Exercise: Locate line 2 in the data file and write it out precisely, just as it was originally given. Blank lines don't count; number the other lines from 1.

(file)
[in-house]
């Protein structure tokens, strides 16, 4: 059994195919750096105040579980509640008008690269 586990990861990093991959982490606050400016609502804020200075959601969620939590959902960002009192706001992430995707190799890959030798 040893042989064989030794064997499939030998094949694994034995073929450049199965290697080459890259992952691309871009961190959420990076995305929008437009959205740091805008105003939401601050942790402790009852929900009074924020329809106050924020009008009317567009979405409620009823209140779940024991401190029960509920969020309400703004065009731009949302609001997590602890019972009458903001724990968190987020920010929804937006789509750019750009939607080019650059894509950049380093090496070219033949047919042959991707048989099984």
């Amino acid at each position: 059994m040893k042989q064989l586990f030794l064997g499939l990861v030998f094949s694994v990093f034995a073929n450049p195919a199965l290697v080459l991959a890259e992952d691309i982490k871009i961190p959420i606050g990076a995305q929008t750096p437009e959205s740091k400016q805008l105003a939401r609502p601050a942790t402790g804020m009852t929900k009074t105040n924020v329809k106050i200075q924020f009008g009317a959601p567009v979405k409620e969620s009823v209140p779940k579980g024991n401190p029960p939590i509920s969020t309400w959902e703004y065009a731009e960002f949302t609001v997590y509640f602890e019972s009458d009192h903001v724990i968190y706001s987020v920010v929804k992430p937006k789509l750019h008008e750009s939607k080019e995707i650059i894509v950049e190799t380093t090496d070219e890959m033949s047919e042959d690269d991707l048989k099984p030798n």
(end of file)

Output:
């Protein structure tokens, strides 16, 4: 059994195919750096105040579980509640008008690269 586990990861990093991959982490606050400016609502804020200075959601969620939590959902960002009192706001992430995707190799890959030798 040893042989064989030794064997499939030998094949694994034995073929450049199965290697080459890259992952691309871009961190959420990076995305929008437009959205740091805008105003939401601050942790402790009852929900009074924020329809106050924020009008009317567009979405409620009823209140779940024991401190029960509920969020309400703004065009731009949302609001997590602890019972009458903001724990968190987020920010929804937006789509750019750009939607080019650059894509950049380093090496070219033949047919042959991707048989099984």